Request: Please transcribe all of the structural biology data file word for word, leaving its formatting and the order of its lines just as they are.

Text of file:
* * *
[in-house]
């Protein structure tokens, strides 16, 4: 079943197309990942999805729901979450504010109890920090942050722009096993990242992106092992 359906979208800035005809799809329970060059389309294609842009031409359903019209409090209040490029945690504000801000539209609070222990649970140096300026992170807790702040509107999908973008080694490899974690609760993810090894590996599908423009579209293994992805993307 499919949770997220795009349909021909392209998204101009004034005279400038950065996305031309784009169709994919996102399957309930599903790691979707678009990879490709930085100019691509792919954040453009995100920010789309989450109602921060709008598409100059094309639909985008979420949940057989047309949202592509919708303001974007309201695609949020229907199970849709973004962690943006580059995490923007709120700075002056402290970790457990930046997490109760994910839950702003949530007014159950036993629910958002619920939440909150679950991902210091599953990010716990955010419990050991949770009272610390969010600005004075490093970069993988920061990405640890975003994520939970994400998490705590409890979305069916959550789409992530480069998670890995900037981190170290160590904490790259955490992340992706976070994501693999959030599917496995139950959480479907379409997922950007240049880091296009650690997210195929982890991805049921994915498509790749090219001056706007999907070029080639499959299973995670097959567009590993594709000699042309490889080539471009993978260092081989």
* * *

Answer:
[in-house]
């Protein structure tokens, strides 16, 4: 079943197309990942999805729901979450504010109890920090942050722009096993990242992106092992 359906979208800035005809799809329970060059389309294609842009031409359903019209409090209040490029945690504000801000539209609070222990649970140096300026992170807790702040509107999908973008080694490899974690609760993810090894590996599908423009579209293994992805993307 499919949770997220795009349909021909392209998204101009004034005279400038950065996305031309784009169709994919996102399957309930599903790691979707678009990879490709930085100019691509792919954040453009995100920010789309989450109602921060709008598409100059094309639909985008979420949940057989047309949202592509919708303001974007309201695609949020229907199970849709973004962690943006580059995490923007709120700075002056402290970790457990930046997490109760994910839950702003949530007014159950036993629910958002619920939440909150679950991902210091599953990010716990955010419990050991949770009272610390969010600005004075490093970069993988920061990405640890975003994520939970994400998490705590409890979305069916959550789409992530480069998670890995900037981190170290160590904490790259955490992340992706976070994501693999959030599917496995139950959480479907379409997922950007240049880091296009650690997210195929982890991805049921994915498509790749090219001056706007999907070029080639499959299973995670097959567009590993594709000699042309490889080539471009993978260092081989």